My heart is very ready for spring, but the weather is still showing us its black-an-white movie. The winter didn’t think of stepping back and promises a cold week ahead with temperatures down to -15 Celsius (at night). No spring signs so far. I notice that my eyes are hungry for green so I browse Pinterest for tropical themes. My body shifts again, wanting less of heavy winter food and craving for fresh vegetables, so I need to make more green smoothies now. If you are in the same boat of green cravings, let me take you on a walk through one of the parks of Barcelona.
Last year I started a project of presenting the neighborhoods of Barcelona. After two posts my ambitious project went on pause (you can check it out under the tag barrios in this blog). This is so me: so many ideas, but not so much will to follow through. Does it happen to you too?
But – better late than never – I pick up that idea now. Because there are still neighborhoods for which I want to share my love. And today let me present my most hearted one, my secret pearl. In a way, I don’t want to attract too much of attention to it – but since my blog is not read by thousands of travelers (luckily, hehe), I can still share and not be afraid of mass tourism flooding that part of the city 🙂
Why do I love Clot? Because, first, whenever I stay in Barcelona my home is always there. Second, it is old and very authentic, close to the city centre but with totally different vibe. I remember my first visit to Barcelona as a tourist. My friend drew me to the beach, while I was dreaming of walking through narrow streets, looking into cafes, spotting locals and trying to feel the city’s soul. Little did I know then that I would be doing it regularly while visiting Barcelona more often than my home country Ukraine 🙂 And one of the best places to feel that local authentic life, not spoiled by tourist crowds, is Clot. The neighborhood is a mixture of old buildings and new blocks, with locals sitting on the benches of the market square, hanging on the bar terraces, walking with dogs and playing football in the park. This is where I feel the most of how Barcelona was meant to be. Before the mass tourism changed the face of the city.
As the autumn darkness is crawling in, I want to look back to brighter days and be thankful for all the colors in my life. I happen – and am happy – to live in maybe the brightest neighborhood of Oslo. There are neighborhoods with richer architecture and posher buildings, where streets are full of beautiful blond people. There are neighborhoods closer to the lakes, the nature and the forest with the festival of autumn colors happening right now. But I would claim that no neighborhood is so full of colorful houses and lively crowds as Grunerløkka, the hipster hood.
Let me prove my point with these photos taken in August, when the air was already chilly, but when the sun was still shining and sending our spirits high. May the light and colors brighten up your autumn mood!
With all the events of the past weeks I have neglected my photowalks in Oslo. But I still feel the need to share its beautiful corners and lovely streets. So today I want to present my favorite neighborhood – Grunerløkka. It became hipster recently after having undergone the gentrification. It used to be a cheap and shabby area with weird population, then it became popular among artists and students for its cheapness, and now – as it usually happens – it is a neighborhood with many restaurants, cafes, bars and small shops. Which are mostly quirky, vintage and small businesses, but the big chains have appeared here too in the past couple of years squeezing the small owners out of the area. Grunerløkka, or shortly Løkka, is full of life and attracts people from other parts of the city for eating out or hanging in its bars.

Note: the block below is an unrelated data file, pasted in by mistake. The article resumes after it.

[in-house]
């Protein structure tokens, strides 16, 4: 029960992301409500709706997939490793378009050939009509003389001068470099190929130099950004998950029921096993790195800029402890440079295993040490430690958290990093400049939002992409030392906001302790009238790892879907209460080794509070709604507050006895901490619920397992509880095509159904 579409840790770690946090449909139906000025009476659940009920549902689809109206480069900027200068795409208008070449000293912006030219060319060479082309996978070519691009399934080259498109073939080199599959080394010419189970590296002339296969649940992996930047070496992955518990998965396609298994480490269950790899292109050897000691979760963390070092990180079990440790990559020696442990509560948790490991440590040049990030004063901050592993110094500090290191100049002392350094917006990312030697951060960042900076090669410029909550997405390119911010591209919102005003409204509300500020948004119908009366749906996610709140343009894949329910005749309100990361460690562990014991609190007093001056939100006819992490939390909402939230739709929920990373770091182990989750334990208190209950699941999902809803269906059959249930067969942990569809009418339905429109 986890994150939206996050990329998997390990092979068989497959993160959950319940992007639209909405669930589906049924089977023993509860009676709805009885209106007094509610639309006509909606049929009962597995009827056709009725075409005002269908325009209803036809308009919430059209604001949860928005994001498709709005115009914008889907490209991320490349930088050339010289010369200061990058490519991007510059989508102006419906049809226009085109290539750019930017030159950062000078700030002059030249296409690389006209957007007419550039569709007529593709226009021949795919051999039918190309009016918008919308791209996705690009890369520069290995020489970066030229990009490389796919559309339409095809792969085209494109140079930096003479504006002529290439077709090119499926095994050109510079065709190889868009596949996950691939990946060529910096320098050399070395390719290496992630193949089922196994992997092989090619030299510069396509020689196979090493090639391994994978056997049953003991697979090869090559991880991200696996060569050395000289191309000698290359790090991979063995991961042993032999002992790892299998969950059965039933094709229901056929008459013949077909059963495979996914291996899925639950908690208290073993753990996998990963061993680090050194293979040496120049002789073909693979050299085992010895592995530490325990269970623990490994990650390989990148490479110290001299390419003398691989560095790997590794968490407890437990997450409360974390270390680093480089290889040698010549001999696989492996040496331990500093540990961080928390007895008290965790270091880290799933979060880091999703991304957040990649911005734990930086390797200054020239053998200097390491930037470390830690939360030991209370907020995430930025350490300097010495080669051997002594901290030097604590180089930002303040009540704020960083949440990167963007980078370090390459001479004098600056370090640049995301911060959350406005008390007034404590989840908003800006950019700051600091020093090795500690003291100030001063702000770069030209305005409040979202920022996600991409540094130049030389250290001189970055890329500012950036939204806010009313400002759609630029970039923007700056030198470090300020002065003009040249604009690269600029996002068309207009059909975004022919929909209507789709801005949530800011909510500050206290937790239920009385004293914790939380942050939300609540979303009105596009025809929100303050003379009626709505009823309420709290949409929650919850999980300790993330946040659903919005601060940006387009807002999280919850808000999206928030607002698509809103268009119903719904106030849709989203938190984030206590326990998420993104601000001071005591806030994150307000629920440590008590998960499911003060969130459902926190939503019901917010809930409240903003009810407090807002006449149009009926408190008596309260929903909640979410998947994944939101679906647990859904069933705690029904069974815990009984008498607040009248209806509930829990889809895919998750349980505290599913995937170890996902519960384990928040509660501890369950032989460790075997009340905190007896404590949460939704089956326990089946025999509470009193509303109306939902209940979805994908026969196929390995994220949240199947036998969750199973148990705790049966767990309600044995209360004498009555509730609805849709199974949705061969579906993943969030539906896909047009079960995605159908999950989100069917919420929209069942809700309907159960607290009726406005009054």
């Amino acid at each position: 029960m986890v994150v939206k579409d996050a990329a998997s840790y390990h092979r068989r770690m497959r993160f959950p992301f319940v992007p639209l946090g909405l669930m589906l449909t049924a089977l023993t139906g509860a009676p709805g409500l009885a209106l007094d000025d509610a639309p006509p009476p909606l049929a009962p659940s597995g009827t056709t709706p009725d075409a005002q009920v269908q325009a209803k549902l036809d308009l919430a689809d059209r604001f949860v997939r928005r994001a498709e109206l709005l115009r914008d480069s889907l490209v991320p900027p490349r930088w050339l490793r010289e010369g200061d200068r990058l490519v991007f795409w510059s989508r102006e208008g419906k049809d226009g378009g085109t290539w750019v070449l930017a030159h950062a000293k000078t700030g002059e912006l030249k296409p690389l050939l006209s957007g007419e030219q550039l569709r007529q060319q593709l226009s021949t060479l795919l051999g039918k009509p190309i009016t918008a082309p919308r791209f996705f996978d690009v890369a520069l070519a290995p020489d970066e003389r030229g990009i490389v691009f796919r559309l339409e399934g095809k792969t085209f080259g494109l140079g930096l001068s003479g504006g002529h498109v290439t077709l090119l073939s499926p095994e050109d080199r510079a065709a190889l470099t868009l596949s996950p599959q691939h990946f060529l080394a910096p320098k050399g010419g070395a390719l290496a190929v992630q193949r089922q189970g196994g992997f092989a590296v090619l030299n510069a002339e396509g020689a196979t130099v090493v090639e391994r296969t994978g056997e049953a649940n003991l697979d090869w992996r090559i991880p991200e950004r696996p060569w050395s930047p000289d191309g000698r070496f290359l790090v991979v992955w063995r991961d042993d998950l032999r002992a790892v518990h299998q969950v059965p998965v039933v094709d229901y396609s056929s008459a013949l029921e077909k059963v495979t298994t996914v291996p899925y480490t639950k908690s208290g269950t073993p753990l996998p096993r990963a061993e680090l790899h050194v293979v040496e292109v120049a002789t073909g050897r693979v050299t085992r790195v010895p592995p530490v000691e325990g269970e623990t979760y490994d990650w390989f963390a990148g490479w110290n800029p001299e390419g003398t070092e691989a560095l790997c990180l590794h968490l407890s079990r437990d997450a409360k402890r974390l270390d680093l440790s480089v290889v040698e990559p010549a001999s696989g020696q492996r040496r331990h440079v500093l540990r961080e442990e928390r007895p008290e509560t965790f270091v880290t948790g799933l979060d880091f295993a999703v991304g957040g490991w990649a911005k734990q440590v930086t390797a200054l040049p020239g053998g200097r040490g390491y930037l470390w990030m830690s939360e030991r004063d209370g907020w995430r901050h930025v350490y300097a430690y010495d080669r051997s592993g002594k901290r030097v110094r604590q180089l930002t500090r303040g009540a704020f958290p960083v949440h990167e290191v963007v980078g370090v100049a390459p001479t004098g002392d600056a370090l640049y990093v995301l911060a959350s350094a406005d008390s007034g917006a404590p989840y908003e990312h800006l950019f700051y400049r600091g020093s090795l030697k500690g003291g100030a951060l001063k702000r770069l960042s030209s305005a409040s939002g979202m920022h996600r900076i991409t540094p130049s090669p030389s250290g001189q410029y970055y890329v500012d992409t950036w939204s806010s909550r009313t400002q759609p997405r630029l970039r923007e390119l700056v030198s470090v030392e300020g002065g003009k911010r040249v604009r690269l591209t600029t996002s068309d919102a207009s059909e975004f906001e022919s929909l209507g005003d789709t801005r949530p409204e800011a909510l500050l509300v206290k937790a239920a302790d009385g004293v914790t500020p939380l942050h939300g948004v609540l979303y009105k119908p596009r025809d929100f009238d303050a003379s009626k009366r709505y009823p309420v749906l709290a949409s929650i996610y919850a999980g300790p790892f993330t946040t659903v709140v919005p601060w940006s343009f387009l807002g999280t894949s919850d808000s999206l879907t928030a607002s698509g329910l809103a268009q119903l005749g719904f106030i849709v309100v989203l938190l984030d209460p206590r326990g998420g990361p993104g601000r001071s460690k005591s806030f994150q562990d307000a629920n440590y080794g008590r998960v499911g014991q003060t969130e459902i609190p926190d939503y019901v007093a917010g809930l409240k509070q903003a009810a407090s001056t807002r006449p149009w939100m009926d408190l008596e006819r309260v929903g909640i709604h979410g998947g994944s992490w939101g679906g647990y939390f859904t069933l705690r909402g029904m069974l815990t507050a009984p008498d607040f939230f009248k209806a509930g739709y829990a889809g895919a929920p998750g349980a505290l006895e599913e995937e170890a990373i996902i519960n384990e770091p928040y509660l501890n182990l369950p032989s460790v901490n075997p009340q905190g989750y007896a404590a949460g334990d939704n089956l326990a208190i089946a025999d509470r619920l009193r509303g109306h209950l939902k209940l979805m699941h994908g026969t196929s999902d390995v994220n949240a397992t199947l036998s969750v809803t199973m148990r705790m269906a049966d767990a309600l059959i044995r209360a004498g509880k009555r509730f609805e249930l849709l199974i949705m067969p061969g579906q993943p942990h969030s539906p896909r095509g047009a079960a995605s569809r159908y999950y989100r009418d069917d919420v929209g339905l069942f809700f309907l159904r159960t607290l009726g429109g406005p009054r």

Hello, and welcome to our next stop of Ruta de los Barrios, our tour of neighborhoods of Barcelona. Let me present to you Vila de Gràcia (I learnt to call it Gracia), one of my most favorite neighborhoods in this city. Gràcia has it all: the young and hipster vibe, plenty of bars and restaurants, small funky shops, and the atmosphere that makes you linger with your drink on its square watching the life walking by. Gràcia looks like a little village of itself, having nothing to do with the famous city, and its narrow streets remind me of towns in my beloved Andalusia. And that is no wonder because Gràcia used to be its own village, like many neighborhoods in this city, which was later integrated into big Barcelona with the central part of L’Eixample. And it used to be full of gypsies, so that makes it even more like Andalusia to me 🙂
A month ago or more I made a promise on the blog to write about my favorite neighborhoods of Barcelona. And I never forgot that promise 😉 So today I start this little project and I will call it “Ruta de los Barrios”. I have pictures and feelings of some 6-7 neighborhoods (I will use the Spanish word barrio) and I want to share them here. This is not a touristy piece, because I guess, the world is full of “5 top things to see”, “best places to eat”, especially about a city like Barcelona. And besides, I was never interested in writing stuff that is already on guidebooks, even if it looks more popular and bloglovin’ 🙂 What I want to share is my love for streets and local bars, balconies and facades, and sometimes a place where I ate and remembered that. Because I love food – and I love talking about it 🙂 So follow me on my walk, if you have the same passion for exploring the little secrets of a city!